Hardly a day goes by without the future of South Africa’s power grid making front-page news. Keeping the lights on, and sustainably, is a favourite topic around the dinner table, whether you live in Port Elizabeth or Pearl Valley.
As our national power utility grapples with recovering the debt owed to it by several municipalities, prepaid electricity meters have been touted as the silver bullet.
According to Cooperative Governance Minister Zweli Mkhize, Eskom was owed more than R24 billion by the end of December – R18 billion of that from unpaid electricity bills originating in Soweto alone.
To combat this, Eskom is putting in place a target to install more than 26,000 prepaid electricity meters in Soweto by March 2020. The City of Johannesburg has already credited prepaid meters with a 10% decline in illegal electricity connections.
Not only do these prepaid meters reduce the debt owed to Eskom by municipalities, improving cash flow and reducing network maintenance costs, their introduction also benefits Eskom’s customers directly in the form of improved services, accurate charges and reduced costs.
Prepaid meters can actually help consumers better manage their budgets and, in some cases, reduce their energy consumption. The prepay power model has been estimated to reduce average consumption by between 10 and 15 per cent, a significant reduction when one considers that behavioural efficiency programmes have yielded a low reduction of only three per cent.
There’s no question that gaining a better understanding of your household’s energy consumption habits could save you on your monthly electricity bill, and reduce your impact on the environment. By fitting a prepaid meter in your home, you can begin to measure exactly what you spend on your electricity, when and why.
In a rental environment, prepaid sub-meters assist property owners to collect prepaid payments from their tenants. Citiq Prepaid Managing Director Michael Franze explains that prepaid sub-meters provide transparency, and reduce risk for everyone involved.
‘Funds are collected from tenants upfront and are kept in a trust account. Citiq Prepaid levies an 8.75% handling fee, and then transfers the collected funds to the landowner who pays the municipal bill directly, enabling the landlord to stay in control of the billing relationship with the municipality, but with no collection issues. For tenants, prepaid makes their own electricity consumption more visible and ultimately more manageable. If you only get your bills a month or more in arrears, it’s easy to forget that day you accidentally left the heater on, and wonder if the landowner is overcharging you. When you can track your consumption from day to day, or even from hour to hour, it’s much easier to budget.’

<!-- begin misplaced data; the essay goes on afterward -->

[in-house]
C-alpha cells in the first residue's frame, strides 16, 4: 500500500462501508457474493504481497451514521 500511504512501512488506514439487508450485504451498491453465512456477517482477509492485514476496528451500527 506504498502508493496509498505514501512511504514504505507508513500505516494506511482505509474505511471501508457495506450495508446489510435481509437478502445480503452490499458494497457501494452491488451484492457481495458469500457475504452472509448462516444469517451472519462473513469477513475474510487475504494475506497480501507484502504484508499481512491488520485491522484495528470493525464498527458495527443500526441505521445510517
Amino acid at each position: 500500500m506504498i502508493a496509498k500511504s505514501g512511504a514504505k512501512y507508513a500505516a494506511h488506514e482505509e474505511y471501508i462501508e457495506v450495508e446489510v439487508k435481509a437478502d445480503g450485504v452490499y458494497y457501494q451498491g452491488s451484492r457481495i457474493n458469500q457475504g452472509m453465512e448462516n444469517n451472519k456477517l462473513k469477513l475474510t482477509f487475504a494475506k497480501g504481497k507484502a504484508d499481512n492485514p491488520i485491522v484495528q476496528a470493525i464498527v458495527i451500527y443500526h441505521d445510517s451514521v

While most of the cost of prepaid electricity goes to purchasing electricity, there are some additional costs, including a service fee, a channel fee, and sometimes even a building recovery fee. Traditionally, like cell phone charges, prepaid is a little more expensive than post-paid.
Municipalities across the country are encouraging the inclusion of prepaid meters in new dwellings. In fact, the City of Cape Town has made it mandatory, and is encouraging usage of prepaid meters through its meter replacement programme, in which defunct credit meters are being replaced with prepaid meters at no cost to residents. Eventually all neighbourhoods in the city will undergo the conversion.
The market for prepaid meters worldwide is gaining steady ground, due to the spread of smart metering technology, and growing acceptance of the idea of pre-paying for services. Navigant Research estimates that by 2024, the installed base of prepaid meters will grow to 85.1 million households globally, driven by the need to achieve operational efficiencies, reduce energy consumption and comply with regulations.
In the UK, some 12 to 15 per cent of consumers already have prepaid smart meters installed in their home, with 27 million scheduled to be installed by the end of 2019. In the United States, 60 million meters will be installed by 2020, and in Japan, 17 million prepaid smart meters will be installed in Tokyo by end 2019, according to research firm, Frost & Sullivan.
Energy is a precious resource, and managing its consumption is becoming increasingly important, not only in financial terms, but also for the benefit of our environment. Are you ready to take your energy consumption seriously? It’s time to join the prepaid meter revolution.
About Citiq Prepaid
Started in 2010, Citiq Prepaid has become the biggest and fastest-growing prepaid meter and utility vending system provider to landlords, bodies corporate, property managers, property developers and electrical contractors. To date, it has sold 850 GWh of electricity (equivalent to 25 years of the output of one 4MWh power station) through hundreds of thousands of active meters across South Africa. An ongoing pioneer in the prepaid sub-metering vending industry, Citiq Prepaid’s proprietary vending system enables property owners and landlords, as well as their tenants, to access detailed reports to efficiently track and manage electricity and water purchases. This helps eliminate unexpected costs, quickly resolves disputes, and takes the hassle out of payments, so that utilities can stay on.